But the thing is - none of them ever complained or confronted us, or even glared at me for the matter. For sure, one mummy walked toward us angrily at about two in the morning, but when she saw the drip and me bouncing Singlet up and down, she nodded in sympathy and went back to her baby. The dad across from us, went down and bought me a drink around midnight from the convenience store. He said the baby had to fast, but I did not need to starve myself. Another asked if she could do anything to help, even though it was four in the morning and she must have been exhausted herself. Yet another kind mum bought Singlet a toy the next day, telling him to be brave even though she knew how hard it was for a baby to be hungry.

     It was because of these kind parents and grandparents in this so-called subsidised ward that I could make it through the night. There was absolutely nothing subsidised in their kindness or generosity towards us, I can vouch for that. Over the three days, we got to know some of them. One child had multiple urinal tract infections and had to come back for surgery. Another was suspected to have HFMD but was discharged when the fever cleared. Yet another had to have a spinal cord sample extracted due to a prolonged illness at a merely two-and-a-half months old.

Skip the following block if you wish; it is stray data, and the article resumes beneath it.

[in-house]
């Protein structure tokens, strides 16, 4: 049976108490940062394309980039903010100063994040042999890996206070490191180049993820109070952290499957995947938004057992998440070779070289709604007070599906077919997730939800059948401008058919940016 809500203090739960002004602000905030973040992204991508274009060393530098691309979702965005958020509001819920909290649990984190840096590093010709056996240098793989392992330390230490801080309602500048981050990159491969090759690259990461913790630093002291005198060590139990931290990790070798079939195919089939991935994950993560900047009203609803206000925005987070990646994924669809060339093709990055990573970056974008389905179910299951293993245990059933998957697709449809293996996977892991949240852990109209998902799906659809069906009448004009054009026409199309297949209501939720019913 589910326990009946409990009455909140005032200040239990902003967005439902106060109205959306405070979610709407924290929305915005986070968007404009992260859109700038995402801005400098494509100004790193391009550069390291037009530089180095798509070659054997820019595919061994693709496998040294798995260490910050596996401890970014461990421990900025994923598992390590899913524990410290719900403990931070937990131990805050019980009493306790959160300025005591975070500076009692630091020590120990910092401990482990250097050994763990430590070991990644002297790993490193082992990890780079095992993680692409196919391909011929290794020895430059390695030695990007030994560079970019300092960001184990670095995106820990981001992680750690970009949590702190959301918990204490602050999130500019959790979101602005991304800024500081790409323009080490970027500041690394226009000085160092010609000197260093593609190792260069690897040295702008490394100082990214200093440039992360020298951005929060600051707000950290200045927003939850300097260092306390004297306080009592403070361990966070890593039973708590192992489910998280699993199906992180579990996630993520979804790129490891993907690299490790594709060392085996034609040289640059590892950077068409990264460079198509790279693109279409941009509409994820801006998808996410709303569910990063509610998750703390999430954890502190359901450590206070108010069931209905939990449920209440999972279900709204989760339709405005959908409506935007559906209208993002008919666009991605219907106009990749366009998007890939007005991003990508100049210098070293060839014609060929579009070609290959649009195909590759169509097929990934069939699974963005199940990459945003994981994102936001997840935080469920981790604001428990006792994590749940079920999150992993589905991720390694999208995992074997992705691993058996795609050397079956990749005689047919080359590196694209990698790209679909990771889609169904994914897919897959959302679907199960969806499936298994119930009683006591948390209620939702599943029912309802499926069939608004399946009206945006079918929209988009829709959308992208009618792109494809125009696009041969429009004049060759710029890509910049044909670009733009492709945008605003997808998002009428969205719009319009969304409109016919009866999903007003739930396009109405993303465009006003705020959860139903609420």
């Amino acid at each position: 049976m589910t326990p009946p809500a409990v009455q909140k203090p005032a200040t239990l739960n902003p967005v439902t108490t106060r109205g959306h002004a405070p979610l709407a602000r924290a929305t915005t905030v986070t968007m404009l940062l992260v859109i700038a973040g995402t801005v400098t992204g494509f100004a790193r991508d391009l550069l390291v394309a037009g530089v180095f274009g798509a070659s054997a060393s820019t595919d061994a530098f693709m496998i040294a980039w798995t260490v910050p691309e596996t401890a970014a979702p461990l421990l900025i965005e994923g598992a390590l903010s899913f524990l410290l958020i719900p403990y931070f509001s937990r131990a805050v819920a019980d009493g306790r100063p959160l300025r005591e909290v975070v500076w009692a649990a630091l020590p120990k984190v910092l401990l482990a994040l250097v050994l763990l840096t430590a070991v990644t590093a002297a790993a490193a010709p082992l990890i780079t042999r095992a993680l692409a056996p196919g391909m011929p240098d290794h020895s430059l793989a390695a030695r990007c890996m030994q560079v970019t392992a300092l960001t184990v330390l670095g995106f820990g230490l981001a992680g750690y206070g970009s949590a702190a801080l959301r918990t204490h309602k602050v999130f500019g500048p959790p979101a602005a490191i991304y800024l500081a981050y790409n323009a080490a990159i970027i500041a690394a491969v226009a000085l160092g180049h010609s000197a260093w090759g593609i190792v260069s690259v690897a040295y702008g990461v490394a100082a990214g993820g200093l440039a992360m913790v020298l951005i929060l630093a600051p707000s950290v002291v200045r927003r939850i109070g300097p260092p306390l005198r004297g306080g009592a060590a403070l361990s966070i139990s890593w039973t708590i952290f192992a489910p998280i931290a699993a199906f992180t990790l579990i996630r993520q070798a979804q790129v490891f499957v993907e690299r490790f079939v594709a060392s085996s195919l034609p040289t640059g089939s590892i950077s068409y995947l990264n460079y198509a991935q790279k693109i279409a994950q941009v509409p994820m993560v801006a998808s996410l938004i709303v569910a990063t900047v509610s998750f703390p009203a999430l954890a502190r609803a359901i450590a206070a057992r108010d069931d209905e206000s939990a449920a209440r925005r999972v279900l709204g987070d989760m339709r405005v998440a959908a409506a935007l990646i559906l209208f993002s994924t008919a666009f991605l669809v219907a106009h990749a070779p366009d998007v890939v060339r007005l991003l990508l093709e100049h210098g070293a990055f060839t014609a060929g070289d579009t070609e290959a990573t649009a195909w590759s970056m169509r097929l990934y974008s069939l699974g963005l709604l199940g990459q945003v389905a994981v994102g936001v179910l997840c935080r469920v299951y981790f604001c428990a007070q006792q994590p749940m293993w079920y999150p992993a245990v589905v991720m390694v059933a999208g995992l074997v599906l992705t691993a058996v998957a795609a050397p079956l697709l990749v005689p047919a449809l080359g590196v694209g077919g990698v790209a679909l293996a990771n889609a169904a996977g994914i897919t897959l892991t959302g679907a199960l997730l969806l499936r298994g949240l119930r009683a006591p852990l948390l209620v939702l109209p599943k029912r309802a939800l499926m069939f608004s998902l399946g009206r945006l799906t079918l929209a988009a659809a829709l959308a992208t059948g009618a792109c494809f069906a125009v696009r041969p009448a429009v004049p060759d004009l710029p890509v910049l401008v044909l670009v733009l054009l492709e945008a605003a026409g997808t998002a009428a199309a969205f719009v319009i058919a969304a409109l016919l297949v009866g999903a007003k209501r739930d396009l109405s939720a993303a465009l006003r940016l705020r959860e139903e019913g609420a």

They may not breastfeed their children, give them a little more screen time and speak an English mixed with other languages. But all around me, I saw mums caring for the sick babies as best as they knew how. Dads tanking the overnight-stay, rocking their crying children to sleep tirelessly. Grandparents bathing the little ones so parents could eat a meal undisturbed. Aunties hovering around the older siblings with toys, games and balloons, while mums tended to their infants.